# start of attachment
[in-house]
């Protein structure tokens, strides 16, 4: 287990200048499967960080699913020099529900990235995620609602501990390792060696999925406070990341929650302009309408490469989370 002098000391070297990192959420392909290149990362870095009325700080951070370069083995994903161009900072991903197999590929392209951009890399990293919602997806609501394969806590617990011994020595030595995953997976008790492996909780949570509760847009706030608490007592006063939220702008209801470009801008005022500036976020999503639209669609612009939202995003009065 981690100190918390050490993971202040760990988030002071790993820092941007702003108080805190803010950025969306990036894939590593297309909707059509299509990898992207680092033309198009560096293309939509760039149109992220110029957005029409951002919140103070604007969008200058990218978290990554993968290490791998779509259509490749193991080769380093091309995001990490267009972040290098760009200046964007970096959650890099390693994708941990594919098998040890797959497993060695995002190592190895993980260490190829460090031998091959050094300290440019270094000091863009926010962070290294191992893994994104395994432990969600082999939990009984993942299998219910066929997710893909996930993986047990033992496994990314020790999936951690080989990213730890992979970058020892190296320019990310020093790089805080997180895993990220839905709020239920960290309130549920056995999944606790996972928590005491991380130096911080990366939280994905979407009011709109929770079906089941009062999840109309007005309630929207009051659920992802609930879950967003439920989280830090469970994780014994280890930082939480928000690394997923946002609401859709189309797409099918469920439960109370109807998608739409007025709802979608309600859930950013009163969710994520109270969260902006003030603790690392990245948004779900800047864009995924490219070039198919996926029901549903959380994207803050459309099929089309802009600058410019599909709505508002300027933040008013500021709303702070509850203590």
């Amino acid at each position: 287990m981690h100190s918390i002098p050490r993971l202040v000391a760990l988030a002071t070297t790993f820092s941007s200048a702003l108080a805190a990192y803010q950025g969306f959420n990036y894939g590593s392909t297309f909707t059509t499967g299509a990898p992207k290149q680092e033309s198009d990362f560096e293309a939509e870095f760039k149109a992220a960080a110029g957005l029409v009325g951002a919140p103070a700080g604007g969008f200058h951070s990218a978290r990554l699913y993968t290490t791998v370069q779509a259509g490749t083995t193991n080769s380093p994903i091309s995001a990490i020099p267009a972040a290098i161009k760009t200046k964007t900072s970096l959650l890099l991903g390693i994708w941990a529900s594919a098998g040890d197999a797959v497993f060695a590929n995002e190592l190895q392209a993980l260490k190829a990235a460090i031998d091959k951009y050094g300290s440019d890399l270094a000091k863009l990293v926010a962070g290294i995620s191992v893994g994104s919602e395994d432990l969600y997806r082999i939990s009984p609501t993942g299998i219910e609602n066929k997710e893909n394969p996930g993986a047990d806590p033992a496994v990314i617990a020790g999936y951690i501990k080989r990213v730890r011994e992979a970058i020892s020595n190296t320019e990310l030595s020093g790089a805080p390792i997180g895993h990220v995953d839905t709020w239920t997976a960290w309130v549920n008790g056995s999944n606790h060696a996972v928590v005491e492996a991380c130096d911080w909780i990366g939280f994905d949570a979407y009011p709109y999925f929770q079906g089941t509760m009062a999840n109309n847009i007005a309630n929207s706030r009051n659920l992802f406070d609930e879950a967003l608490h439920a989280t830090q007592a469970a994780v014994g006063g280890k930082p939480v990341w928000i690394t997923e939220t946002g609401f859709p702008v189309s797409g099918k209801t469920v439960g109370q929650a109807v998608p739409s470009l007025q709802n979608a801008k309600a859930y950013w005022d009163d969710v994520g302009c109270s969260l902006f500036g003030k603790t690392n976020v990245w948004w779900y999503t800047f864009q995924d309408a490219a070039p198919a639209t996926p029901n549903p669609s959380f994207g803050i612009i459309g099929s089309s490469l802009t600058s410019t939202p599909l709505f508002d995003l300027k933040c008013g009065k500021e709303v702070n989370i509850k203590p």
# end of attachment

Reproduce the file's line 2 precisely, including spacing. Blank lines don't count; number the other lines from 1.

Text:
């Protein structure tokens, strides 16, 4: 287990200048499967960080699913020099529900990235995620609602501990390792060696999925406070990341929650302009309408490469989370 002098000391070297990192959420392909290149990362870095009325700080951070370069083995994903161009900072991903197999590929392209951009890399990293919602997806609501394969806590617990011994020595030595995953997976008790492996909780949570509760847009706030608490007592006063939220702008209801470009801008005022500036976020999503639209669609612009939202995003009065 981690100190918390050490993971202040760990988030002071790993820092941007702003108080805190803010950025969306990036894939590593297309909707059509299509990898992207680092033309198009560096293309939509760039149109992220110029957005029409951002919140103070604007969008200058990218978290990554993968290490791998779509259509490749193991080769380093091309995001990490267009972040290098760009200046964007970096959650890099390693994708941990594919098998040890797959497993060695995002190592190895993980260490190829460090031998091959050094300290440019270094000091863009926010962070290294191992893994994104395994432990969600082999939990009984993942299998219910066929997710893909996930993986047990033992496994990314020790999936951690080989990213730890992979970058020892190296320019990310020093790089805080997180895993990220839905709020239920960290309130549920056995999944606790996972928590005491991380130096911080990366939280994905979407009011709109929770079906089941009062999840109309007005309630929207009051659920992802609930879950967003439920989280830090469970994780014994280890930082939480928000690394997923946002609401859709189309797409099918469920439960109370109807998608739409007025709802979608309600859930950013009163969710994520109270969260902006003030603790690392990245948004779900800047864009995924490219070039198919996926029901549903959380994207803050459309099929089309802009600058410019599909709505508002300027933040008013500021709303702070509850203590």